What's the best gloves for your buck. Waterproof and warm and AFFORDABLE. Is it best to just use ski gloves? advice, recommendations ect
Affordable is a bit of a 'length of string' thing, of course
For the best bang for buck, I go for these:
For a bit cheaper, look at Trekmates whose range of gloves is surprisingly decent.
I quite like Alpkit's gloves, ukc review here - https://www.ukclimbing.com/gear/clothing/hatsgloves/alpkits_new_glove_range-11459
Have used in Scotland and kept my hands warm, although they do get wet eventually (like all gloves)
How expensive are dachsteins these days....
Mittens generally give you the best bang for the buck vs warmth. For mountaineering they are perfect.
Apart from the ones that have those ridiculous 'sleeping bags' for each finger.
What ever you get make sure you fit them with “ idiot strings”.
I have no idea about current times, but ski gloves always seemed ridiculously expensive for what they offer; often a good example of fashion over form.
It obvoiusly depends on what and where you plan to use them , but I'm a big fan of a light softshell glove like the ME Super Alpine. They work well on 'alpine' winter days in the UK, for summer alpine, and by extension would be good for a lot of (drier) summer days in the UK hills. And they're not heinously expensive.
Dachsteins are also pretty fantastic for being on the hills mind. Hard to beat in the warmth and versatility department!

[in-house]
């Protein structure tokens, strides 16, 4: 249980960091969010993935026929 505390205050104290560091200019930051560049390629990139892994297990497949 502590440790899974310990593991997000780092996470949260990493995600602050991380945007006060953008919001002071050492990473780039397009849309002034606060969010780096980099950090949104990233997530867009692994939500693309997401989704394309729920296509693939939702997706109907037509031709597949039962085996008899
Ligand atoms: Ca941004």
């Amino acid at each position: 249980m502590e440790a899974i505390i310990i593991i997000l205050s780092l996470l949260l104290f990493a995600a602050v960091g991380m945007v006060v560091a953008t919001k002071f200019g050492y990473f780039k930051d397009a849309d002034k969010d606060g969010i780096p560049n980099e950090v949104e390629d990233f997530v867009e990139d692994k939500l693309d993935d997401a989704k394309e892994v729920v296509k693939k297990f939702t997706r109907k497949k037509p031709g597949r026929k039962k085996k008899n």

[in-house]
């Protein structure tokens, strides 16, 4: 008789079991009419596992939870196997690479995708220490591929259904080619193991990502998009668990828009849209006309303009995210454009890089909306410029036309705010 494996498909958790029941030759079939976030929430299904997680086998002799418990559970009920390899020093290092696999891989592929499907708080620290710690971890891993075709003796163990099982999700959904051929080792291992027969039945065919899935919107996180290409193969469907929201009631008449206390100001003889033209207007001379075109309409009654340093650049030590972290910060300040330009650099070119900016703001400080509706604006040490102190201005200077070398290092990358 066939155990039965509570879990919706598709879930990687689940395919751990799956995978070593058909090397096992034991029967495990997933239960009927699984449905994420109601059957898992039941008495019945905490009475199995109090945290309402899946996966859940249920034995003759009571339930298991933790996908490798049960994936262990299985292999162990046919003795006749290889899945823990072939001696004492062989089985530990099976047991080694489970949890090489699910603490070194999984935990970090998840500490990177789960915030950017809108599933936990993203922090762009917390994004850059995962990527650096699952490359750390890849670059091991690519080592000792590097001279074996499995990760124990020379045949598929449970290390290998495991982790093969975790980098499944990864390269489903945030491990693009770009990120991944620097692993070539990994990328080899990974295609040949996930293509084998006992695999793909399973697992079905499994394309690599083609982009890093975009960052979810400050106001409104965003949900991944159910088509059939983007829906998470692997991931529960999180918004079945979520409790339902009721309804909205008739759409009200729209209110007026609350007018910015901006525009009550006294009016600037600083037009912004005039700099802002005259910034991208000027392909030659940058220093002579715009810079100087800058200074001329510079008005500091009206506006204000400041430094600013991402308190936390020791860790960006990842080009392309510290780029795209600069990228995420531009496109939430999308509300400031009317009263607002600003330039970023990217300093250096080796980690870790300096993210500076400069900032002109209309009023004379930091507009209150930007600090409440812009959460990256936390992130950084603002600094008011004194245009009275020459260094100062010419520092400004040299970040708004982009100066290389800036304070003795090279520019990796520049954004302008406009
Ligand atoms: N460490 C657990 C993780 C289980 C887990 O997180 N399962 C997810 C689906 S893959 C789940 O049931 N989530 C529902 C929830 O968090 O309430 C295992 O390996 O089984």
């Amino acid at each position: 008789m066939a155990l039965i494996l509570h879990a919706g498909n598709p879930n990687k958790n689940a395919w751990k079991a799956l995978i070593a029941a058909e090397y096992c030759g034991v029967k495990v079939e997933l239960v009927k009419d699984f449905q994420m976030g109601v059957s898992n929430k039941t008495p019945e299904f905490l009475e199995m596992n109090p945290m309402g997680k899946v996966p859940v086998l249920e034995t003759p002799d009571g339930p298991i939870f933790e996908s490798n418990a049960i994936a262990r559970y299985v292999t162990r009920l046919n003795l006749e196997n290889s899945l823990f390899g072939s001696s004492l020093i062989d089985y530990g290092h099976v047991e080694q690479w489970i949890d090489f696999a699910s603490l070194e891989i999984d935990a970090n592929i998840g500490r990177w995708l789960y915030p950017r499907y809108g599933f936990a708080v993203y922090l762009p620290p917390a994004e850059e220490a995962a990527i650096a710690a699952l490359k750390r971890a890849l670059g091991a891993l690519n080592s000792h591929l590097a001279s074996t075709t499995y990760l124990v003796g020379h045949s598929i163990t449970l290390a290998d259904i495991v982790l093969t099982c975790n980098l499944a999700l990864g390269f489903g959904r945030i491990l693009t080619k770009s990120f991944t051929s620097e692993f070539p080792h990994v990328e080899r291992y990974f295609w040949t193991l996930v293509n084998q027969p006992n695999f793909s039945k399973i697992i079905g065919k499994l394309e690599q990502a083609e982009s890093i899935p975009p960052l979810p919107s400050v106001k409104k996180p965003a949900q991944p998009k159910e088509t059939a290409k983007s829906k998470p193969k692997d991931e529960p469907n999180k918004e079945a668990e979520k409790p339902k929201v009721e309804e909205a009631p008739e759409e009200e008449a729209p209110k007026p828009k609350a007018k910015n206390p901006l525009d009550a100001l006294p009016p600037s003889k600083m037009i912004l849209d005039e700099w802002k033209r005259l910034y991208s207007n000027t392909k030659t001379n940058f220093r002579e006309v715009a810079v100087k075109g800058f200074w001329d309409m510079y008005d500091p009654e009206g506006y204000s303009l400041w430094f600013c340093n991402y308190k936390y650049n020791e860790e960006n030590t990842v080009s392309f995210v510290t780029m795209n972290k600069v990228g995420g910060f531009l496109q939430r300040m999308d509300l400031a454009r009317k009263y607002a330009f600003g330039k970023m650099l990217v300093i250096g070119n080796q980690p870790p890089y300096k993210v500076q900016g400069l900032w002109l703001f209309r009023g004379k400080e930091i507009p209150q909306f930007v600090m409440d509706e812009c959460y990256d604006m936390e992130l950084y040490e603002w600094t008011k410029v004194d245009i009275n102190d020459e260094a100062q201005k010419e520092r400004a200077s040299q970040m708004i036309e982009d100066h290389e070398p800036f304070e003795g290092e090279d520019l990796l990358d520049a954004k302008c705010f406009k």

Another vote for Dachsteins.
You can stick yer £90 Gucci gloves that eventually get wet and cold pretty quickly despite their advertisement. Sheep wear wool for a good reason.
i quite like dachsteins but the lack of waterproofing and their slippery nature would not want me to have them as my only pair of mountaineering gloves / mittens. They do make a great back up pair though, especially as they don't have a membrane so are very breathable.
> i quite like dachsteins but the lack of waterproofing and their slippery nature would not want me to have them as my only pair of mountaineering gloves / mittens.
Yeah — I love them for walking around the hills, summer or winter, and they seem to remain warm (if sweaty) even when wet. I'd be less keen on them if hands-on-axes were involved though. Too young to be traditional, and I definitely can't open a Mars Bar* while wearing them.
* — who would take a Mars Bar out into the winter hills for food anyway? Break your teeth, you would!
Depends on your definition of affordable!
For moving I use Salewa Illuminati or Mammut Nordwand Pro and for belays and when cold Salewa Ortles Warm gloves. If it's really chilly some Rab liners
The waterproof mittens I use in winter are no longer made but a quick google shows you can easily get a similar pair for under £25. I hear these gloves are quite good bang for the buck and can be made quite water resistant when treated http://shop.snowshepherd.co.uk/Snowshepherd-Leather-Ski-Work-Gloves
The answer really depends on what sort of mountaineering you're referring to. Summer alpine, winter, Scottish winter, all round mountaineering, technical climbing..etc. if it's an all round where dexterity is important then something like the ME super alpine is ideal. If it's proper cold or you're hanging around you'll want something beefier, if you're moving quickly you may get away with something lighter and cheaper, if you're not touching much rock then the leather becomes less important.
I have the original blue ones but there are the new updated version, look epic for winter climbing.
Is sheepskin waterproof and worth having as like an over cotton if it gets even colder?
What about going in a different direction and plumping for a tactical muff?: